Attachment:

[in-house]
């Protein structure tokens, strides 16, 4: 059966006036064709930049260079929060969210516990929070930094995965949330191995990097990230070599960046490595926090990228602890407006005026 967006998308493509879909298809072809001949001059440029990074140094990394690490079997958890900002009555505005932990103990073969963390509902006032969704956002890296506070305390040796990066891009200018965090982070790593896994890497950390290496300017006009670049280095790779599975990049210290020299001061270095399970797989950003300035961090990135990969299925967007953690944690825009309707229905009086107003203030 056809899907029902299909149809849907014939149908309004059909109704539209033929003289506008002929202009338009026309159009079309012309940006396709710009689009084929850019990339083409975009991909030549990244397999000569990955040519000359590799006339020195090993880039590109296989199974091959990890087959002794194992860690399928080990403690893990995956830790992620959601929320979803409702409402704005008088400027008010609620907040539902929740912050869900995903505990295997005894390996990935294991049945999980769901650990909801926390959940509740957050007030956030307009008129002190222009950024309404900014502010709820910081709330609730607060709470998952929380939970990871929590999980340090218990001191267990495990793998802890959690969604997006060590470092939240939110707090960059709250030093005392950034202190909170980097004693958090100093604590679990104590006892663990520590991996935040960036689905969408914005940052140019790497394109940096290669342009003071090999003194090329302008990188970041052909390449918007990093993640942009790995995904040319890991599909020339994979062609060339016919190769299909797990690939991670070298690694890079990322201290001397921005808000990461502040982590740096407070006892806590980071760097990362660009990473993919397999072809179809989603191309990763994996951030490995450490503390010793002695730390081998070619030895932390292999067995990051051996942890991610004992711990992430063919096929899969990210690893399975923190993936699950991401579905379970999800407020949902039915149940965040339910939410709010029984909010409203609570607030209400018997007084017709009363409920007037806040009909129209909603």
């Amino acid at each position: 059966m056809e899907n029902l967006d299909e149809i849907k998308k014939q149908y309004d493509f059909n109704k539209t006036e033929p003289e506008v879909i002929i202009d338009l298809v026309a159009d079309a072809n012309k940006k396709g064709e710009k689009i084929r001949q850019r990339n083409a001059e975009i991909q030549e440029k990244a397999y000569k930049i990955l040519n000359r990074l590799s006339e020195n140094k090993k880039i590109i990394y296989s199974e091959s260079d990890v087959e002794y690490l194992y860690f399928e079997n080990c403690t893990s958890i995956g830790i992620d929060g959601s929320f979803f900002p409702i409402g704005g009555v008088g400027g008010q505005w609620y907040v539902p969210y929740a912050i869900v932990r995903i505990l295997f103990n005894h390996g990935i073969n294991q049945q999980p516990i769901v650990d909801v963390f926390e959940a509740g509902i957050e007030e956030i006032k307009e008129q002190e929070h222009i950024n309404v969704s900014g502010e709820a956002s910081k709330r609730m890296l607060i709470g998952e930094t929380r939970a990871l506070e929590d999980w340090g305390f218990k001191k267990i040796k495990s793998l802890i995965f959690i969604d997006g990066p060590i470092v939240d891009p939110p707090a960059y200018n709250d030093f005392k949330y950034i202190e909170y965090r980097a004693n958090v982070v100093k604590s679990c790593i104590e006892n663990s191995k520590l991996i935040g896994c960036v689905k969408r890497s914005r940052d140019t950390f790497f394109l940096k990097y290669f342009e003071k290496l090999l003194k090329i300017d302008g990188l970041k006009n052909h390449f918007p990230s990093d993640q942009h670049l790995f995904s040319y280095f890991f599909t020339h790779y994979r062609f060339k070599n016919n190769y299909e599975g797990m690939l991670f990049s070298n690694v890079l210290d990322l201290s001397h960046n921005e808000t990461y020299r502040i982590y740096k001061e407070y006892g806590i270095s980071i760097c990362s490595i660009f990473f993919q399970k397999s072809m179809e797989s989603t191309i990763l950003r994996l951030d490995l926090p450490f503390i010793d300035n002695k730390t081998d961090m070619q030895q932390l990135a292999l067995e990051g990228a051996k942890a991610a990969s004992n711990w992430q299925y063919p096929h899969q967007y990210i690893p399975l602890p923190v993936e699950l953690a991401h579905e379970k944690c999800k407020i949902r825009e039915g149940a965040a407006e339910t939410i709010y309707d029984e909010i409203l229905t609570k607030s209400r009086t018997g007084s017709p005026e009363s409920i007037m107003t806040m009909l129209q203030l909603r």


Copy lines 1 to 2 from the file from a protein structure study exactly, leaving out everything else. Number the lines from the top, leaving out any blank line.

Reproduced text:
[in-house]
């Protein structure tokens, strides 16, 4: 059966006036064709930049260079929060969210516990929070930094995965949330191995990097990230070599960046490595926090990228602890407006005026 967006998308493509879909298809072809001949001059440029990074140094990394690490079997958890900002009555505005932990103990073969963390509902006032969704956002890296506070305390040796990066891009200018965090982070790593896994890497950390290496300017006009670049280095790779599975990049210290020299001061270095399970797989950003300035961090990135990969299925967007953690944690825009309707229905009086107003203030 056809899907029902299909149809849907014939149908309004059909109704539209033929003289506008002929202009338009026309159009079309012309940006396709710009689009084929850019990339083409975009991909030549990244397999000569990955040519000359590799006339020195090993880039590109296989199974091959990890087959002794194992860690399928080990403690893990995956830790992620959601929320979803409702409402704005008088400027008010609620907040539902929740912050869900995903505990295997005894390996990935294991049945999980769901650990909801926390959940509740957050007030956030307009008129002190222009950024309404900014502010709820910081709330609730607060709470998952929380939970990871929590999980340090218990001191267990495990793998802890959690969604997006060590470092939240939110707090960059709250030093005392950034202190909170980097004693958090100093604590679990104590006892663990520590991996935040960036689905969408914005940052140019790497394109940096290669342009003071090999003194090329302008990188970041052909390449918007990093993640942009790995995904040319890991599909020339994979062609060339016919190769299909797990690939991670070298690694890079990322201290001397921005808000990461502040982590740096407070006892806590980071760097990362660009990473993919397999072809179809989603191309990763994996951030490995450490503390010793002695730390081998070619030895932390292999067995990051051996942890991610004992711990992430063919096929899969990210690893399975923190993936699950991401579905379970999800407020949902039915149940965040339910939410709010029984909010409203609570607030209400018997007084017709009363409920007037806040009909129209909603």